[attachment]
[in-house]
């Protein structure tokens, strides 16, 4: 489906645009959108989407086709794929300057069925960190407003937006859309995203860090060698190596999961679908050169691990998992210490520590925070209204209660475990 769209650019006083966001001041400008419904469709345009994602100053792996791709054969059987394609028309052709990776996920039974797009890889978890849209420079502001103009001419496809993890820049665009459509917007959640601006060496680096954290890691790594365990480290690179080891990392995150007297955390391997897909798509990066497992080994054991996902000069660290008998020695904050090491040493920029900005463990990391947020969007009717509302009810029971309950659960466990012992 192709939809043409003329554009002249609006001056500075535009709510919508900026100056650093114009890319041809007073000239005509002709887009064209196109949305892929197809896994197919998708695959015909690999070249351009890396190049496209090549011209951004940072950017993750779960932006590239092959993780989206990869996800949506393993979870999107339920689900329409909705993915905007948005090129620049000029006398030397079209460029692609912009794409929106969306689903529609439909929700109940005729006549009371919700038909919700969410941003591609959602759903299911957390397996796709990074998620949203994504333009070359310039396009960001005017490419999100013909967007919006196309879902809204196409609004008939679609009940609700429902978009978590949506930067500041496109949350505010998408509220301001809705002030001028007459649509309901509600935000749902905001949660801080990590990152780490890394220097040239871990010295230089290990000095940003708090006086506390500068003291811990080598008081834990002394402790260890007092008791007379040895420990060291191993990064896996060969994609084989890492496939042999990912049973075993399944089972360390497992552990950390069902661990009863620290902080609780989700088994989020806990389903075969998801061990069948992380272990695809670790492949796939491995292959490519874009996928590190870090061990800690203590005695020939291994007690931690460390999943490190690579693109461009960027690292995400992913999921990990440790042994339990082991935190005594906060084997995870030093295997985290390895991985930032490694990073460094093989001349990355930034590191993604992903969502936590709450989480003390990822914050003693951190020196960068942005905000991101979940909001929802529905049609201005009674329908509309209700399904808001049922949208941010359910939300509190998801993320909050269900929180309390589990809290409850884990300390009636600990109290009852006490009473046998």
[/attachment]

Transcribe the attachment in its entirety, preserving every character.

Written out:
[in-house]
């Protein structure tokens, strides 16, 4: 489906645009959108989407086709794929300057069925960190407003937006859309995203860090060698190596999961679908050169691990998992210490520590925070209204209660475990 769209650019006083966001001041400008419904469709345009994602100053792996791709054969059987394609028309052709990776996920039974797009890889978890849209420079502001103009001419496809993890820049665009459509917007959640601006060496680096954290890691790594365990480290690179080891990392995150007297955390391997897909798509990066497992080994054991996902000069660290008998020695904050090491040493920029900005463990990391947020969007009717509302009810029971309950659960466990012992 192709939809043409003329554009002249609006001056500075535009709510919508900026100056650093114009890319041809007073000239005509002709887009064209196109949305892929197809896994197919998708695959015909690999070249351009890396190049496209090549011209951004940072950017993750779960932006590239092959993780989206990869996800949506393993979870999107339920689900329409909705993915905007948005090129620049000029006398030397079209460029692609912009794409929106969306689903529609439909929700109940005729006549009371919700038909919700969410941003591609959602759903299911957390397996796709990074998620949203994504333009070359310039396009960001005017490419999100013909967007919006196309879902809204196409609004008939679609009940609700429902978009978590949506930067500041496109949350505010998408509220301001809705002030001028007459649509309901509600935000749902905001949660801080990590990152780490890394220097040239871990010295230089290990000095940003708090006086506390500068003291811990080598008081834990002394402790260890007092008791007379040895420990060291191993990064896996060969994609084989890492496939042999990912049973075993399944089972360390497992552990950390069902661990009863620290902080609780989700088994989020806990389903075969998801061990069948992380272990695809670790492949796939491995292959490519874009996928590190870090061990800690203590005695020939291994007690931690460390999943490190690579693109461009960027690292995400992913999921990990440790042994339990082991935190005594906060084997995870030093295997985290390895991985930032490694990073460094093989001349990355930034590191993604992903969502936590709450989480003390990822914050003693951190020196960068942005905000991101979940909001929802529905049609201005009674329908509309209700399904808001049922949208941010359910939300509190998801993320909050269900929180309390589990809290409850884990300390009636600990109290009852006490009473046998």